Cesar Chavez Teacher Resources
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Students create a timeline on the development of the Pajaro Valley Area. In this social science lesson, students discuss the changes that took place in the area over the past 300 years. They draw a pictures of how the area has changed during particular time periods.
Students engage in a lesson which honors the Latino community as part of Thirteen/WNET's annual celebration of Hispanic Heritage Month. They utilize worksheets and access websites imbedded in this plan which guide their learning.
Students discuss the origin of strawberries and employees involved with picking strawberries. In this algebra lesson, students discuss how much a worker who picks strawberry makes based on their flats. They create a table with the workers name and total flats they fill per day.
Students discuss philanthropy. In this fair trade lesson, students discover the meaning of fair trade. They are given the definition and work in small groups to read further on the topic and answer questions. This lesson includes resource links and an idea for an extension assignment.
America was built on the strength of its workers, and on Labor Day we recognize their contributions.
Students examine how boycotts have promoted economic, social, and political change in U.S. history. They research current boycott targets, create promotional flyers, and analyze economic and non-economic factors that influence the efficacy of a boycott.
First graders participate in home and school based literacy activities in this unit. They examine fables in school and practice the literacy activities at home.
First graders explore Aztec culture to gain understanding of relationship between music, recreation, and culture. Seven lessons on one page.
Fourth graders research Hispanic child labor in California's agricultural period. They create dioramas reflecting the lives of migrant farm workers and political cartoons as produce crate labels, They illustrate farm scenes and hold a gallery tour.
Students investigate how murals portray cultural expression. They study the history of mural making, explore its symbolism and design a mural of their own.
Third graders complete various activities pertaining to Martin Luther King Jr. Day, President's Day, Memorial Day, Labor Day, Columbus Day, and Veteran's Day. They conduct research and complete writing and art activities on the background of each federal holiday.
Second graders study the talents and interests that have helped people to "make the world better." They begin by reading a story about 5 individuals who have "made a difference." This webquest extends this exploration by guiding the students in a determination of the personal ATTRIBUTES that we find in these people who make a difference.
Students draw conclusions and interpret data from various sources including song lyrics, artifacts and visual images. In this history lesson students interpret data, and identify issues and problems in the past,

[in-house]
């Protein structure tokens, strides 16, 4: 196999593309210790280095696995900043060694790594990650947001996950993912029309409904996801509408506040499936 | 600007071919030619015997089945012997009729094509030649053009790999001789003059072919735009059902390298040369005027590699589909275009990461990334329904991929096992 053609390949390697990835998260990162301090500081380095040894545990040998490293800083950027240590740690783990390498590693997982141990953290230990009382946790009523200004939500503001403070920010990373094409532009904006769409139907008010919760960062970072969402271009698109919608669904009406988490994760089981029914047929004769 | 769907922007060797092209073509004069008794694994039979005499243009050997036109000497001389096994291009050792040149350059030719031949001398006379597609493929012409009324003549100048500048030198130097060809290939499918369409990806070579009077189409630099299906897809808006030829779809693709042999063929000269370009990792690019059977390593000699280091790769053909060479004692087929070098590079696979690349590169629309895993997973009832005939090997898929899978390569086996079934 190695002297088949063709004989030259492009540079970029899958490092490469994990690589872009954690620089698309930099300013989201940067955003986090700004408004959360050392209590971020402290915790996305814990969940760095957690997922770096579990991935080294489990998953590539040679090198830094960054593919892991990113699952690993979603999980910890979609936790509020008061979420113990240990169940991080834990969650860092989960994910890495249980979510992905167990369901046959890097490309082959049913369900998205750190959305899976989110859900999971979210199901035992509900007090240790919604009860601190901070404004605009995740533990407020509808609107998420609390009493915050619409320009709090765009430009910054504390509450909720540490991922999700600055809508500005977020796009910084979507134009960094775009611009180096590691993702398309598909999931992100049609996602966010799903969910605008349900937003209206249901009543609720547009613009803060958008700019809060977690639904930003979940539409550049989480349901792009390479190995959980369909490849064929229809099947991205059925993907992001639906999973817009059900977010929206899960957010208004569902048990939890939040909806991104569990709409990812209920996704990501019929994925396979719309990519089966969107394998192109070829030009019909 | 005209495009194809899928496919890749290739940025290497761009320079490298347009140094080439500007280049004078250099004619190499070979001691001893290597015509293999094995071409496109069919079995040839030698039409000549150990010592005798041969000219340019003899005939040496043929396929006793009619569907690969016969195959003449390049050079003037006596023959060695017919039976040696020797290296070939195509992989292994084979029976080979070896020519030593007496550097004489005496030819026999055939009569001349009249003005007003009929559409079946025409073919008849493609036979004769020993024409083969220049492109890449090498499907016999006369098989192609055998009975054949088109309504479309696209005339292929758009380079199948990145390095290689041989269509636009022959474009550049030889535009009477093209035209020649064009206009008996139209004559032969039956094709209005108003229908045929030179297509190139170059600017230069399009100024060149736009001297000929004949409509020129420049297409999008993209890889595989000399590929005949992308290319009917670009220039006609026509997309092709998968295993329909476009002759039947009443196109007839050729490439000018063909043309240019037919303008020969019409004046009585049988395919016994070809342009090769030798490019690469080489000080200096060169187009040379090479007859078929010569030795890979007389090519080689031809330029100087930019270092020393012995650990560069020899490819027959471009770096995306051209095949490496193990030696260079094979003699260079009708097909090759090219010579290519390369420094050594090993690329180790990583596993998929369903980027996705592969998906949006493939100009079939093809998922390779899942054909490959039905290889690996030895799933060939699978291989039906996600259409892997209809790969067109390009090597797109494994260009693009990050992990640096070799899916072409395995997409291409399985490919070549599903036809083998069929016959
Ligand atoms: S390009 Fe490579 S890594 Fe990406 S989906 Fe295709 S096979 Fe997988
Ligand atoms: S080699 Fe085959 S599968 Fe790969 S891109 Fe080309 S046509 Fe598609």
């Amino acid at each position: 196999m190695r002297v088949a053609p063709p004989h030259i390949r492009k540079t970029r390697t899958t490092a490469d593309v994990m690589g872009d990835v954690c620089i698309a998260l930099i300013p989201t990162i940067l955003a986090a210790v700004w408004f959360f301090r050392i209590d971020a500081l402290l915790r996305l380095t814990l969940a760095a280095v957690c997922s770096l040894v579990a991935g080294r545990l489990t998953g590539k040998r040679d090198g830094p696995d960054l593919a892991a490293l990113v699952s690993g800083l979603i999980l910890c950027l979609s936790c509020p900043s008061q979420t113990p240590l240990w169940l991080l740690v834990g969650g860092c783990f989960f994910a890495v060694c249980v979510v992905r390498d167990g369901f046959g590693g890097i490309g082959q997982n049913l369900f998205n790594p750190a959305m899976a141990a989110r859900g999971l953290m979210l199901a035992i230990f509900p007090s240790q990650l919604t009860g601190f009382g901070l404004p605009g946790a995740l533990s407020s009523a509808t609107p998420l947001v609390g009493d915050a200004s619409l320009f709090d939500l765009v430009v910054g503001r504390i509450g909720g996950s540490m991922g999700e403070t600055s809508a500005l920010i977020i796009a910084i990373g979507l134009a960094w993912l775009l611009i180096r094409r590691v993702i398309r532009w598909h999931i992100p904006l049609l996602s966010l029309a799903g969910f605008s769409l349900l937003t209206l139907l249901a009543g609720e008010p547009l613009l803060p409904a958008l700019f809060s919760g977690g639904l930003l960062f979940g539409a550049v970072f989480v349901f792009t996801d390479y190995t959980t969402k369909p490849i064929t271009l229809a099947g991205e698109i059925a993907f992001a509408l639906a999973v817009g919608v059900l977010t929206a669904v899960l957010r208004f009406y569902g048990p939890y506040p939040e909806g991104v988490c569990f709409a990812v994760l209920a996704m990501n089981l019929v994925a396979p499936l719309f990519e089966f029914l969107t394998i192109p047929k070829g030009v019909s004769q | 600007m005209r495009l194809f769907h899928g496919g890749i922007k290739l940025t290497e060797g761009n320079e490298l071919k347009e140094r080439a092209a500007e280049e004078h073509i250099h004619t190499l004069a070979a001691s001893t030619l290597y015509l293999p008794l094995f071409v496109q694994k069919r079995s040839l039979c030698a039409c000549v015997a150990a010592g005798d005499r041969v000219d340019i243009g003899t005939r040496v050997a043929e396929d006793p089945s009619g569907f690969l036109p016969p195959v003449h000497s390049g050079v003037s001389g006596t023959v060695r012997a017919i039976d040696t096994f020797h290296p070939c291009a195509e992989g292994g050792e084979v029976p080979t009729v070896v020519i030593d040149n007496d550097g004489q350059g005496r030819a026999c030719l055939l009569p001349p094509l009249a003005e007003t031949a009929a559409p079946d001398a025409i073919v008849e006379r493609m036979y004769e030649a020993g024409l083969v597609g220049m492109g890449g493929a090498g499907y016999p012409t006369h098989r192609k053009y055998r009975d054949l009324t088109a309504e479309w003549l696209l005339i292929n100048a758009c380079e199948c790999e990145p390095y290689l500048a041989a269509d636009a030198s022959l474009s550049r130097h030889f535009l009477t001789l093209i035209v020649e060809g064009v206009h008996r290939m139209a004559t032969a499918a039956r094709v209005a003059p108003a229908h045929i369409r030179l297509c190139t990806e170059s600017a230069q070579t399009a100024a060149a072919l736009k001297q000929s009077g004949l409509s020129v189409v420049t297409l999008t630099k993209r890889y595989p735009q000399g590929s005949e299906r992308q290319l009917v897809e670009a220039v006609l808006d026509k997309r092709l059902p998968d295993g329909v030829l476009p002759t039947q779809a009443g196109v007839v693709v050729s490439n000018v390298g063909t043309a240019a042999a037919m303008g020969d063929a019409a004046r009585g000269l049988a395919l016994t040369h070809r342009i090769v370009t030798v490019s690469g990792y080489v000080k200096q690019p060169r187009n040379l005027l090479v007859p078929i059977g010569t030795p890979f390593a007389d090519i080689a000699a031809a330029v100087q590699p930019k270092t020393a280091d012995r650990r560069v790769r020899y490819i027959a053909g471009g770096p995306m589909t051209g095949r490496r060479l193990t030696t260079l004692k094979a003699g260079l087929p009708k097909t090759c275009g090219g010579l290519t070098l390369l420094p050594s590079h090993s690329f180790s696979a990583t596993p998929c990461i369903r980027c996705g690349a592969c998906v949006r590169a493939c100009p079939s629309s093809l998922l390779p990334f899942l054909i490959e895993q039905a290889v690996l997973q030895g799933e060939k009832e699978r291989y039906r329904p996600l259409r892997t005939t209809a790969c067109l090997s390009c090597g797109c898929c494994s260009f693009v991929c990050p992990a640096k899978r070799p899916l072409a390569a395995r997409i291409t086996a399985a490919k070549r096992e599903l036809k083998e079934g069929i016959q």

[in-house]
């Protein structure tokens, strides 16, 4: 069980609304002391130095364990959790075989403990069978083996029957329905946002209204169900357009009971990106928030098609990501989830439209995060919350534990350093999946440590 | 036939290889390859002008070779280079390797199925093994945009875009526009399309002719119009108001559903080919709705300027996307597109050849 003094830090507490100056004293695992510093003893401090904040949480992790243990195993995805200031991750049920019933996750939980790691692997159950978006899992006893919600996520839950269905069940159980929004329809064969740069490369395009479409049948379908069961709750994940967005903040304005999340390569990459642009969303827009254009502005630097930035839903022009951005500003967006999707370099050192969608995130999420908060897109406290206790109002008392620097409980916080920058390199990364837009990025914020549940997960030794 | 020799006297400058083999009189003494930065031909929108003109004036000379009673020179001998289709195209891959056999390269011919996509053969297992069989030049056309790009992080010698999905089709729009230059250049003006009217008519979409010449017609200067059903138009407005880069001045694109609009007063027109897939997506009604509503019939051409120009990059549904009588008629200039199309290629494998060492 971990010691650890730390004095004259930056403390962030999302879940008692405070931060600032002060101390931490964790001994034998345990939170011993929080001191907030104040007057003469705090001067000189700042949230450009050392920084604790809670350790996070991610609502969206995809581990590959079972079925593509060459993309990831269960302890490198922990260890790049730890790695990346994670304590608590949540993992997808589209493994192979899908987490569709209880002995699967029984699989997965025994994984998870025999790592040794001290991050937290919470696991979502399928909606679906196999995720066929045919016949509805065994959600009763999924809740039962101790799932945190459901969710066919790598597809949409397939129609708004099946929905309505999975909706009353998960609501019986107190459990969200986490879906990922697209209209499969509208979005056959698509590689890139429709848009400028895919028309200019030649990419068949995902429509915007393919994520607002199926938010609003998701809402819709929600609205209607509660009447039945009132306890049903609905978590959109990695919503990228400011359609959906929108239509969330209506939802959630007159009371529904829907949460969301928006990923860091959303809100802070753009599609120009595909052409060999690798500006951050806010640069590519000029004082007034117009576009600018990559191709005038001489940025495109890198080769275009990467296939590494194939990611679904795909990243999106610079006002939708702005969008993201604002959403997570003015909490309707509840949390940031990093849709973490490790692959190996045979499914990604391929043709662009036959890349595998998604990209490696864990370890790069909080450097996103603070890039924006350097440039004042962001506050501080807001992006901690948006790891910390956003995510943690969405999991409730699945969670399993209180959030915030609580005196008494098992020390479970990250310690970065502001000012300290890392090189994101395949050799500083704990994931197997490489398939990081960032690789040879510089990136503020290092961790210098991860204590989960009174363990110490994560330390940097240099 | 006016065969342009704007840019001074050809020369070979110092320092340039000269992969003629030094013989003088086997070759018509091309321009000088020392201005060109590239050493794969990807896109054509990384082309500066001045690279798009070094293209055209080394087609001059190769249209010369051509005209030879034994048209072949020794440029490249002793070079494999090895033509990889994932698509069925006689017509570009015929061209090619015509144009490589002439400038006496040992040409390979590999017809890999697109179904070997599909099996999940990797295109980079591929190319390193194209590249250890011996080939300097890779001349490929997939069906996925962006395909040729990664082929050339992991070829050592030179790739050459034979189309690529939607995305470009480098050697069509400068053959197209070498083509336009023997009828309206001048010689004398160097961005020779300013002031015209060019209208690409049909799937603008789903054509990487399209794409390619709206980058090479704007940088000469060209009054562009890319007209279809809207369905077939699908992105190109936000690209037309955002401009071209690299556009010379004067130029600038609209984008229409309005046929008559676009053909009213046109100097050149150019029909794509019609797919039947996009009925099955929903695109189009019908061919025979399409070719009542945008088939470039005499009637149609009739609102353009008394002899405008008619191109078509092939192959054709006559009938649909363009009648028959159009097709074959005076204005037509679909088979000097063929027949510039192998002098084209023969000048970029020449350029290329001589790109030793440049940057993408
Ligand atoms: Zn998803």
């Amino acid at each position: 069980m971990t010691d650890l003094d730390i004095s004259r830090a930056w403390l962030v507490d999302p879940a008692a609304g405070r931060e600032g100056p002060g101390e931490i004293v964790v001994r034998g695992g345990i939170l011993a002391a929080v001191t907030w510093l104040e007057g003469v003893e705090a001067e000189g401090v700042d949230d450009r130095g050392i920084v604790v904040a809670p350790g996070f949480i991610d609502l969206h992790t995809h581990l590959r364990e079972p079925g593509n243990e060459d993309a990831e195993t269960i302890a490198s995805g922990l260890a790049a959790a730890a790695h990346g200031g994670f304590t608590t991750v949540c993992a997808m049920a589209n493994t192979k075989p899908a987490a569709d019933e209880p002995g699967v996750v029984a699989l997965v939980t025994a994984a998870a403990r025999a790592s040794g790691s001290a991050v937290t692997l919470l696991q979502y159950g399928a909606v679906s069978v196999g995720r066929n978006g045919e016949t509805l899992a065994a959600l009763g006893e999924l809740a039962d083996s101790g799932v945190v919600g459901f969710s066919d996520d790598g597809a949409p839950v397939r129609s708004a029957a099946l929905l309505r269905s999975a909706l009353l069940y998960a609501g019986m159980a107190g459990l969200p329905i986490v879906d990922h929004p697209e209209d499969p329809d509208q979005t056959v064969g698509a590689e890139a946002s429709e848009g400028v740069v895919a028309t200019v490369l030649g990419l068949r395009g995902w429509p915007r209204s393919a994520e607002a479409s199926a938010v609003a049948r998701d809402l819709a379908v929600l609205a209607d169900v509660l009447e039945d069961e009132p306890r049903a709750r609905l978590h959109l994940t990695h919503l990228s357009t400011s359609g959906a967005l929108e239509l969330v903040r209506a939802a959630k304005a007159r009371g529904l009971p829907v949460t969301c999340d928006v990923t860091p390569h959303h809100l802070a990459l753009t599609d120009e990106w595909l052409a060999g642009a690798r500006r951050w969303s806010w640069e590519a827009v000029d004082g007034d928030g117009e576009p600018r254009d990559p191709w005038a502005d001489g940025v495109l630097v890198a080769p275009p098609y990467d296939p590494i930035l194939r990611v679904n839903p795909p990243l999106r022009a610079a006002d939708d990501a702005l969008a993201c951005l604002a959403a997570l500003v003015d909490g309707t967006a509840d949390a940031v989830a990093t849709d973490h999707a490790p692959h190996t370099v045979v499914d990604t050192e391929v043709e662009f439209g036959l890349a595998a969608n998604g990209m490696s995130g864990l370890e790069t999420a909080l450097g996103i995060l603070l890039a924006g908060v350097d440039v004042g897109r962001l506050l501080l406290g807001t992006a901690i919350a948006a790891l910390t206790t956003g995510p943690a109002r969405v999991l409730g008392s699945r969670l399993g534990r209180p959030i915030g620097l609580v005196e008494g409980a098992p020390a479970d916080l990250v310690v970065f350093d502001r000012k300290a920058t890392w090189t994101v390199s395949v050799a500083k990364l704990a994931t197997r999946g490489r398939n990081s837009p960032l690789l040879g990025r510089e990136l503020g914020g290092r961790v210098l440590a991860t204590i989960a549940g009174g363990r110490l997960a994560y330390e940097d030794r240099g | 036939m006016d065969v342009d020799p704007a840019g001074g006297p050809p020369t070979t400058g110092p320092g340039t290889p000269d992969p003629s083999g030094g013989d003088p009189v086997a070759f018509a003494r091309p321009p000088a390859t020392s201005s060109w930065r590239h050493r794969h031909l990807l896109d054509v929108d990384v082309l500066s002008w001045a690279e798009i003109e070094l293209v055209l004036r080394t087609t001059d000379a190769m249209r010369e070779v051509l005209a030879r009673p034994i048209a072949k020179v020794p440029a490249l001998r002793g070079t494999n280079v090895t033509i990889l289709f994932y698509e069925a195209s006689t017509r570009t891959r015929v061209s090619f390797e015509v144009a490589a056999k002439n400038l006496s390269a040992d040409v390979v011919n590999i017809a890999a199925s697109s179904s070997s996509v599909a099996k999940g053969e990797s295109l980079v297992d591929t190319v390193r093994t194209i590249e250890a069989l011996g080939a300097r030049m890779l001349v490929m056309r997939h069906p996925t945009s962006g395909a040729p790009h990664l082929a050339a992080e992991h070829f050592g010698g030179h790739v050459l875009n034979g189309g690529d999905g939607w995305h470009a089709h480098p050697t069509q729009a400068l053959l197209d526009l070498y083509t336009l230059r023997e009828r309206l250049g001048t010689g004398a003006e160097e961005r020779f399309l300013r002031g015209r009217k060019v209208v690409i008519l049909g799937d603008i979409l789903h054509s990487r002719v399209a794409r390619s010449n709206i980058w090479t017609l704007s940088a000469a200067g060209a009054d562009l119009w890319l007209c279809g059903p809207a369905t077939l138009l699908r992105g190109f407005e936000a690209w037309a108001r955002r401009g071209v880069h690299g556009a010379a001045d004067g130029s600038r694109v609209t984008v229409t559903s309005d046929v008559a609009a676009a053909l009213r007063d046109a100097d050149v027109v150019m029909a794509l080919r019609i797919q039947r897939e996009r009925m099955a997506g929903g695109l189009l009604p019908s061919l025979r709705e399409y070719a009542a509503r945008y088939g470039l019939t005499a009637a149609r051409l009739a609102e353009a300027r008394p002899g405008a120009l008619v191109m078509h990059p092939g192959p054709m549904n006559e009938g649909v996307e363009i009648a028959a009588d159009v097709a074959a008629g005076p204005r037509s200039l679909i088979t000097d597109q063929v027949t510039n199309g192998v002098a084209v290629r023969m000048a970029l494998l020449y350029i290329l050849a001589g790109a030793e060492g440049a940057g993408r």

Middle schoolers define sacrifices and determine the value of a sacrifice. In this sacrifices instructional activity, students compare present day sacrifices to those of the Aztecs. Middle schoolers complete a worksheet evaluating present day sacrifices.
Students investigate the history of patriotic music and practice singing the tunes with classmates. In this U.S. History lesson plan, students examine lyrics of the traditional song "Yankee Doodle Dandy" and discuss the differing points of view in the song. Students sing "Yankee Doodle" as well as other classic patriotic songs in class.
Students investigate the economy and working world by discovering Labor Day. In this holiday lesson, students participate in a tug-o-war activity demonstrating strength vs. weakness and comparing it to the history of labor negotiations. Students utilize the Internet to read stories about labor day events and find song lyrics about Union Workers.
Ninth graders study the American Civil Rights Movement. In this social justice lesson, 9th graders read "Making History," and discuss the decision in the Brown v. Board of Education case. Students then take the provided Civil Rights test.
Is your opinion significant? Help your class discover the influence their opinions hold and encourage them to make a positive change in their community. To start, they get in teams and brainstorm why their school should have more healthy food options and/or more choices in physical activity. They choose one topic to focus on, and then they discuss how they can instigate change. Some optional activities require lessons that are not included, so you may have to search for these online.
Designed specifically for beginning Spanish speakers (as the text is all in English), this two-page document encourages your class to consider culture, those with Hispanic heritage, and several well-known Hispanic Americans. What a great springboard into a research opportunity. The answers are not included, and it is clear that specific words are required for each fill in the blank offered.
Students examine myths and stereotypes about Hispanic immigrant groups. They appreciate and share the strengths of their diversity and view films that challenge ideas about education and cultural values. They explore the Latino Rights Movements that took shape in the l960's and l970's.